Curating Twitter feeds and other sources, and micro-donations for local reporting are some highlights from the new media scene
By Bob Berwyn
SUMMIT COUNTY — The world of web journalism is evolving so fast that it’s sometimes hard to keep track of all the latest developments. It seems like almost every day, there are new channels for information and new models being tried to make those models sustainable and accessible to readers.
One of my favorite new concepts is a daily “newspaper” compiled from Twitter, the short-message social media channel that has grown into a vital information stream for journalists.
Designed to read like the home page of a news website, paper.li simply organizes links shared on Twitter into an easy to read newspaper-style format. It’s interactive, allowing users to create “newspapers” for any Twitter user, list or #tag.
Check out the latest environmental edition of paper.li here, with news from the Gulf oil spill, as well stories on the EPA’s mercury standards and more.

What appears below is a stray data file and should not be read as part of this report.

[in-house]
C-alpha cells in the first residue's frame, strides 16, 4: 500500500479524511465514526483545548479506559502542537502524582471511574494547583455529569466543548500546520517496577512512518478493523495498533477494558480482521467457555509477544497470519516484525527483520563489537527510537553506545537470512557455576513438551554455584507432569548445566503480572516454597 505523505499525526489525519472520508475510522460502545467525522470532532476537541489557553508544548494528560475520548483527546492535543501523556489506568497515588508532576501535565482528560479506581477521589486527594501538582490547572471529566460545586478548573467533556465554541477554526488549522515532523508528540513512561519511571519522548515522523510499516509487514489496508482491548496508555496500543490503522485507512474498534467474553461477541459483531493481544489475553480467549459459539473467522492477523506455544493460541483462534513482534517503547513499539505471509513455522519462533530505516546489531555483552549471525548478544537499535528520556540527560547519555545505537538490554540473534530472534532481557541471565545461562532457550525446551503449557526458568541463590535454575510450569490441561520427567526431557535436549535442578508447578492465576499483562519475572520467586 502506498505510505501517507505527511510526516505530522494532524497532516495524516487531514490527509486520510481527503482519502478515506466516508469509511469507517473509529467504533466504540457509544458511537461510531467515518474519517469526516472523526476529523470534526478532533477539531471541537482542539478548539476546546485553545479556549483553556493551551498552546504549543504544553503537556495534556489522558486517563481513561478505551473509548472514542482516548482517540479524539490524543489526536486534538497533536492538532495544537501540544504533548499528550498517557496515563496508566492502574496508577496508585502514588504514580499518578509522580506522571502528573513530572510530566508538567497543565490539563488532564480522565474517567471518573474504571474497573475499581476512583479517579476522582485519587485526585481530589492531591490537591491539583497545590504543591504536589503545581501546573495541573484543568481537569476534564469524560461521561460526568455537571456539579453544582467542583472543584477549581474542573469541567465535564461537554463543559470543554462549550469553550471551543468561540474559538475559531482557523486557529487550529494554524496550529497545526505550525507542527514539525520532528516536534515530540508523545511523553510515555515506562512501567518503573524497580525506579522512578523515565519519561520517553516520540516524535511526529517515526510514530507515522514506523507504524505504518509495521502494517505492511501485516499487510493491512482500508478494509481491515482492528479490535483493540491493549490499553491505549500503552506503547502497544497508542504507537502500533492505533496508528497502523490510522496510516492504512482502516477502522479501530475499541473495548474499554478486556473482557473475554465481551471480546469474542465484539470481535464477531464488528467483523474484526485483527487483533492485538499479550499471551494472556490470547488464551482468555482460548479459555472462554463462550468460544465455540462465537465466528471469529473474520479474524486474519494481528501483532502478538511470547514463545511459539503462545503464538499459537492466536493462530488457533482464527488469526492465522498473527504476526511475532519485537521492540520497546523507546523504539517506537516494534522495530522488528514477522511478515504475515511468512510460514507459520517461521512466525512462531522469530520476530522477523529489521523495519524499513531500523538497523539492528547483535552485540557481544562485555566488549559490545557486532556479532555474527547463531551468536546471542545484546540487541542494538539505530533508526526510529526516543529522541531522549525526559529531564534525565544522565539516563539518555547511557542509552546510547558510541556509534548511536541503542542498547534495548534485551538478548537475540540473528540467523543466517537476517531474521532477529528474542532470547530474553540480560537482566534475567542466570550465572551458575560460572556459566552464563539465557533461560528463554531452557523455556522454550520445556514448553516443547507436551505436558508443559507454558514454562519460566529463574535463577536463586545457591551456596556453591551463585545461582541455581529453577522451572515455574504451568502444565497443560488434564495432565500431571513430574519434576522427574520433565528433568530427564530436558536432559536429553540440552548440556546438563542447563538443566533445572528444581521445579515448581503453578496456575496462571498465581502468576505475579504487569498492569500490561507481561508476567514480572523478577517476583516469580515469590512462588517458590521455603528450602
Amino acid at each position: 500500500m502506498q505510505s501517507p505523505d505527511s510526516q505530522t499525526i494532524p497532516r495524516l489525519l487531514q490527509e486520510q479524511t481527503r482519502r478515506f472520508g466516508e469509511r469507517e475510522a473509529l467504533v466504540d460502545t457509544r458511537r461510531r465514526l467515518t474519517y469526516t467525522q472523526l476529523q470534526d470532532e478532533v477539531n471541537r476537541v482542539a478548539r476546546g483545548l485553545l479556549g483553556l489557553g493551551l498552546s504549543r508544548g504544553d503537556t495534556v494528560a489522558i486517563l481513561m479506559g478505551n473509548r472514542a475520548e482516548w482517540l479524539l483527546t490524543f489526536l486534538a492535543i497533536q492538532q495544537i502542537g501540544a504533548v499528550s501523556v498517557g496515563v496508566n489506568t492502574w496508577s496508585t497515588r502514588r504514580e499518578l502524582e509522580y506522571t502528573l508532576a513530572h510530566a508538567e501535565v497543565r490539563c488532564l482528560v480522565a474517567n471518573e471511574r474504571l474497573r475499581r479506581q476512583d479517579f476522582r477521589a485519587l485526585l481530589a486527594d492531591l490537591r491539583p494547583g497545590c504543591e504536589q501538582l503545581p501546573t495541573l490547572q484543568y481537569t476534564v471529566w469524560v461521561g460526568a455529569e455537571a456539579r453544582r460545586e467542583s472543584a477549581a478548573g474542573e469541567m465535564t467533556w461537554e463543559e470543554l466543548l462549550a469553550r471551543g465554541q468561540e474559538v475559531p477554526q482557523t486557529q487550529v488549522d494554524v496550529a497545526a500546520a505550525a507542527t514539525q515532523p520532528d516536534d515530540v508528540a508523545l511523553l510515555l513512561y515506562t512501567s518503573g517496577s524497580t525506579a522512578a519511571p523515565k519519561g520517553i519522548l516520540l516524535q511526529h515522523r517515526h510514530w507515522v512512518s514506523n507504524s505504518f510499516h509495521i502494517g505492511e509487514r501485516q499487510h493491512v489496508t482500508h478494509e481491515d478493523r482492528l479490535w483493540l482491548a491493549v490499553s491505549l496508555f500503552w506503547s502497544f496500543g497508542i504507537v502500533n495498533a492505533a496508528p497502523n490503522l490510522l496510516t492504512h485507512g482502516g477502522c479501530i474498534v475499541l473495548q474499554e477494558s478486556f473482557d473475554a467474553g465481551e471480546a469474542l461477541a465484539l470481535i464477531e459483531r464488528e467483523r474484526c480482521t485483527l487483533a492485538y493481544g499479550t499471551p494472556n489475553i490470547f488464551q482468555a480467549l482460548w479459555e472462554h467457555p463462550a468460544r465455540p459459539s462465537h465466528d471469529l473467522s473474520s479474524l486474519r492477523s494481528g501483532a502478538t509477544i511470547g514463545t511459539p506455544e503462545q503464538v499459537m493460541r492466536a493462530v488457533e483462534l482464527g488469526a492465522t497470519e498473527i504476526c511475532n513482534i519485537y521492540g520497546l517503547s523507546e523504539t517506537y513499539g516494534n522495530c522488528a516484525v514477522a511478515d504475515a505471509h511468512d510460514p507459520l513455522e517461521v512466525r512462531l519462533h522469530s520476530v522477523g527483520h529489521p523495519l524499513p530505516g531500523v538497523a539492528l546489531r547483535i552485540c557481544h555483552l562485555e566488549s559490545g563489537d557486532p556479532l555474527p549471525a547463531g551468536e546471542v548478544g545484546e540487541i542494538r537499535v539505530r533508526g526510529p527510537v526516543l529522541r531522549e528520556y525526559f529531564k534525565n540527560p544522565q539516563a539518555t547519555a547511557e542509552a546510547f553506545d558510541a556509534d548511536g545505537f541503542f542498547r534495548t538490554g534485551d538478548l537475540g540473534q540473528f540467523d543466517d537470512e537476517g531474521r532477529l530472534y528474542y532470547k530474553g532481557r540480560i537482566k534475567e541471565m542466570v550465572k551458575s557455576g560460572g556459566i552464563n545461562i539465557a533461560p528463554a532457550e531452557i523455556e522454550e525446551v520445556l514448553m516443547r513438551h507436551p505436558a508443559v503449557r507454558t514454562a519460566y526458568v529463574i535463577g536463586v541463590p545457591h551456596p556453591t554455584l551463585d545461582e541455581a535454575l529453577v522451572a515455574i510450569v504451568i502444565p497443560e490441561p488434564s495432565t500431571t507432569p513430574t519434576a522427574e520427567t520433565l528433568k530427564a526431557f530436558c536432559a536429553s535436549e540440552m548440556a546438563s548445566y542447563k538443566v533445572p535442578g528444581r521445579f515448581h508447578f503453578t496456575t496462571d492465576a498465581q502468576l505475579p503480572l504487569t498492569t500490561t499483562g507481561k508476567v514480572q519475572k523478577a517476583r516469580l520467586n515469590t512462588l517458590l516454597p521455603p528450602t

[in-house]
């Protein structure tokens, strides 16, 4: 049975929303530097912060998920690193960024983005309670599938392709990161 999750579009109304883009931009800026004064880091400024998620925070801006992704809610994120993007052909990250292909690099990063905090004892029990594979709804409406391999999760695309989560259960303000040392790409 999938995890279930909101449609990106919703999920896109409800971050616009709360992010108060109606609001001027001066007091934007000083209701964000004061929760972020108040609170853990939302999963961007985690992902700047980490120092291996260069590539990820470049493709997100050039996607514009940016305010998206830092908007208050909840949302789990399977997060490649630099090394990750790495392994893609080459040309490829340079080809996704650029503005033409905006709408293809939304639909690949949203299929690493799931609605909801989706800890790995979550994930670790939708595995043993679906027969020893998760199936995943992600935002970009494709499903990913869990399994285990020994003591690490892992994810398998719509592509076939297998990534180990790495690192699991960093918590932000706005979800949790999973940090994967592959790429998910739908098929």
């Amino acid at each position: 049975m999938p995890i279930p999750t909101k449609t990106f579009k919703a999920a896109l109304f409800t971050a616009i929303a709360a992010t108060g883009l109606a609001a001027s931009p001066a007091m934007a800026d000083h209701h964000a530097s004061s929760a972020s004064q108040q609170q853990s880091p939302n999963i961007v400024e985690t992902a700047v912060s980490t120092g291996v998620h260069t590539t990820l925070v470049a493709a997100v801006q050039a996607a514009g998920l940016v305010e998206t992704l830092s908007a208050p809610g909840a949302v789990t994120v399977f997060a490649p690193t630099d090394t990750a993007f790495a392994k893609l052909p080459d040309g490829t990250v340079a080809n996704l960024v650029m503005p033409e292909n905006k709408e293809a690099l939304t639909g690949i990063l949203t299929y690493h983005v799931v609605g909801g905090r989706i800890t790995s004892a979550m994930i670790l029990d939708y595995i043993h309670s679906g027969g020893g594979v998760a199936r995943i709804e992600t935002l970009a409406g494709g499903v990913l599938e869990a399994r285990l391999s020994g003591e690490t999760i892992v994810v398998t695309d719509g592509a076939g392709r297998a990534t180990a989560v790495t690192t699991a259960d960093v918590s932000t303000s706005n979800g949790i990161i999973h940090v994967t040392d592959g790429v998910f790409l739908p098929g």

In partnership with organizations like the Annenberg School of Communications in Los Angeles, Spot.Us is pioneering open-source community powered reporting. Through Spot.Us, the public can commission and participate with journalists to do reporting on important and perhaps overlooked topics. Contributions are tax deductible and Spot partners with news organizations to distribute content under appropriate licenses. On some occasions they even pay back the original contributors.
Here’s how it works. Citizens or journalists can pitch stories and put them up for funding. If enough people are interested enough in the topic, and motivated to make a donation, the story can build up sponsorship support to a level that supports more in-depth follow-up stories.
Supporters for the story, as well as the to-date funding, are shown as the story develops.
And in a broader project aimed at covering and curating topics of global interest, a group of Irish journalists recently launched their Alpha version of Storyful.com, seeking to “separate streams of useful news from a river of useless noise.”
Here’s a blurb from the About page on the Storyful website:
- “Storyful is run by a core team of professional journalists in partnership with storytellers across the planet. We use unique web curation tools to find the smartest voices in the global conversation. We are guided by the eternal values of journalism when we tell their stories.”
In a recent story on civilian casualty rates in Afghanistan, Storyful combined video footage from an Afghan news service with information from a United Nations report and other sources to try and paint a complete picture of the issue.